Lost A Sale, But Initial Phone Consultations — A Big Part Of Brilliant Customer Service
I just got finished with a ...
resourcesABOUT MT AUTHOR GUIDELINES CLASSIFIEDS EDITORIAL CALENDAR MEDIA GUIDE MASSAGE MART SCHOOLS & EDUCATION FEEDBACK
Treatment of PTSD: An Opportunity for the Practice of Integrated Medicine
PTSD is widespread across America today. Not only do many of our honored men and women in uniform bring it home with them from the war zones they have been active in, but it often follows any life-threatening event people go through when their lives have been in danger.
Sports Medicine 101: Surgery or No Surgery?
In the world of sports medicine, many careers are saved by surgeries that correct traumatic damage to the body. Muscle tears, ligament damage, fractures, spinal disc herniations, and joint instabilities are a few of the issues frequently addressed with surgical intervention.
Nomenclature and Classification of Lumbar Disc Pathology: Version 2.0
The Nomenclature and Classification of Lumbar Disc Pathology consensus, published in 2001 by the collaborative efforts of the North American Spine Society, the American Society of Spine Radiology and the American Society of Neuroradiology, has guided radiologists, clinicians and the public for more than a decade.
An International Life: An Interview with Mary Elizabeth Wakefield
I met Mary Elizabeth Wakefield during her class last summer in Seneca Falls, New York at the Finger Lakes School of Chinese Medicine.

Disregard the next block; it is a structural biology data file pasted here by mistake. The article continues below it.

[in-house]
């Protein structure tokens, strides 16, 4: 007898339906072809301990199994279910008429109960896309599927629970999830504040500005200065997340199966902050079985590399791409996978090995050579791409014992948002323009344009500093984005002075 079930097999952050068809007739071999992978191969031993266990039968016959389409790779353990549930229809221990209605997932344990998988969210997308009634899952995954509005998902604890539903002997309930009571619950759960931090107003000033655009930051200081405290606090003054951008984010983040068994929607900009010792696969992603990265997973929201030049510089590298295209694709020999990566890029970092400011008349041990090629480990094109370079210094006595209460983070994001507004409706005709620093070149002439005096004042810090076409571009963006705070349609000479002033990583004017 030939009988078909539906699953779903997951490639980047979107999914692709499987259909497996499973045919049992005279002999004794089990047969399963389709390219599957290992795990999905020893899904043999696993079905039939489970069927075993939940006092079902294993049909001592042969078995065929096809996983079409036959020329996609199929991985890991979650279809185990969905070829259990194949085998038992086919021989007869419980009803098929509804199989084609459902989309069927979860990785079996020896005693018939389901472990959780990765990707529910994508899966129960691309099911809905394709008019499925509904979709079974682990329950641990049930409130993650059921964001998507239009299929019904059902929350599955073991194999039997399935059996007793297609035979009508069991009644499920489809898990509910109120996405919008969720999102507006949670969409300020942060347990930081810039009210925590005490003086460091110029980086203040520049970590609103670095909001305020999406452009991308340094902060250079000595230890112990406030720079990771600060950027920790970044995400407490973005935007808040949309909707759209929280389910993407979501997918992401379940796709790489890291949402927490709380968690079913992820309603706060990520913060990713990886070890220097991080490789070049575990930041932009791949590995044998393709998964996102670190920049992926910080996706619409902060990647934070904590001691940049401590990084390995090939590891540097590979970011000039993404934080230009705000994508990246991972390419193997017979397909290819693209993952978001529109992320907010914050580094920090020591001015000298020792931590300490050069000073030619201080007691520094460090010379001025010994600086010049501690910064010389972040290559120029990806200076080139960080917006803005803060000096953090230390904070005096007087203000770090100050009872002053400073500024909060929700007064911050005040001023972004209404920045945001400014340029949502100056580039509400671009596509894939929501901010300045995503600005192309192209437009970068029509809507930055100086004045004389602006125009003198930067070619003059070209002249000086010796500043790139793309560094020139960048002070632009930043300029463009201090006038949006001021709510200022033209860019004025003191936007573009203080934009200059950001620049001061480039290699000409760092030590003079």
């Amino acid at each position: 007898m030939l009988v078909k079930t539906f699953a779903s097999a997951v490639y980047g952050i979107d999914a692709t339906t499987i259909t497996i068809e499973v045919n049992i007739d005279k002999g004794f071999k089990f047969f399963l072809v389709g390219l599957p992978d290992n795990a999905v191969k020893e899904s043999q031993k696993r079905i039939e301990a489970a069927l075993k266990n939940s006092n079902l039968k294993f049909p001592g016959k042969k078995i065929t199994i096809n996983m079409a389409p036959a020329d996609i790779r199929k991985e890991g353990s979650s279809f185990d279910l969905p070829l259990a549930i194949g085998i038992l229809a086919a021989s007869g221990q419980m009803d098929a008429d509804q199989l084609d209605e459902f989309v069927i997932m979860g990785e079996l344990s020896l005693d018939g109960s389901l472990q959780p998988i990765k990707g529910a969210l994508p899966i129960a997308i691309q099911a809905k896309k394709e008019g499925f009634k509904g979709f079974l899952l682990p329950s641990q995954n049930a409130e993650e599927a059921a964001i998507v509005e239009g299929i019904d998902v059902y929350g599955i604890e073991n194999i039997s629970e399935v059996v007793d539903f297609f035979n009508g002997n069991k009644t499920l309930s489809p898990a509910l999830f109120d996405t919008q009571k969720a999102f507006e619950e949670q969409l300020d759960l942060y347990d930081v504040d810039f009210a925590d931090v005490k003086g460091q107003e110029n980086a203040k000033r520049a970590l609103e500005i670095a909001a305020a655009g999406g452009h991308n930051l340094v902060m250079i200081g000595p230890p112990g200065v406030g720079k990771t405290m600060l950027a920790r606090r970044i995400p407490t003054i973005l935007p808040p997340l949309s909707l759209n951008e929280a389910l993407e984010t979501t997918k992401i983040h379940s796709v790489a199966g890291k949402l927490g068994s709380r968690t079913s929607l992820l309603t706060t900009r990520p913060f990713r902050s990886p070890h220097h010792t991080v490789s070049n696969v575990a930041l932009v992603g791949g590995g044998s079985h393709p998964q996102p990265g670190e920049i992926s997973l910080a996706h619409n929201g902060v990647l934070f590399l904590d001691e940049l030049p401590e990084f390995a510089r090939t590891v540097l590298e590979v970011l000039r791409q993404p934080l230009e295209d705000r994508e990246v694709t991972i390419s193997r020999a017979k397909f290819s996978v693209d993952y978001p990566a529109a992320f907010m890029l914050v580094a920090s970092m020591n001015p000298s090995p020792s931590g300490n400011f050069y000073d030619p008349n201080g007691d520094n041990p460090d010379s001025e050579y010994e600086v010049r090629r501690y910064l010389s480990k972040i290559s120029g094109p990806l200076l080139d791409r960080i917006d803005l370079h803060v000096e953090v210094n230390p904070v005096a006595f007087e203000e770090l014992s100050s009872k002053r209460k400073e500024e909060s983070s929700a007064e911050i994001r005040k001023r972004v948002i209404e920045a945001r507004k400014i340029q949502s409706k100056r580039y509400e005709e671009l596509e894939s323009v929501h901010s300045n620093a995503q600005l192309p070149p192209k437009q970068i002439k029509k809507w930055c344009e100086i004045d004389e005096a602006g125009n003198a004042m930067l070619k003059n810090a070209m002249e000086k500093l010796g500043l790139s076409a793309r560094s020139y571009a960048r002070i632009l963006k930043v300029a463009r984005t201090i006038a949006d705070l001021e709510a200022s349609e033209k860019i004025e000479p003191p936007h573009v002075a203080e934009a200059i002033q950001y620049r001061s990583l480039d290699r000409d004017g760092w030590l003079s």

Marketing with a Microphone
When given an option, it stands to reason that people prefer to do business with those they know, like, and trust.
The Three Heater Official
This Official, belonging to the element Fire, is responsible for maintaining and regulating the heating system of the body, mind, and spirit. It is named for its function. The trunk is divided into three "burning spaces" or "jiaos."
I was sitting in a Pizza Hut in Peoria, Ill., with my friend Reggie, sometime in the spring of my senior year in college, when he started doodling on his paper placemat. In those days, the company had a picture of U.S. on the mats, showing all the locations of the "Huts" in the country.
Key Changes and Updates to the 7th Edition CNT Manual
Acupuncture Today recently interviewed Jennifer Brett, ND, L.Ac. regarding the updates to the CNT manaul.
Desert: A Metaphor from the Study of Genetics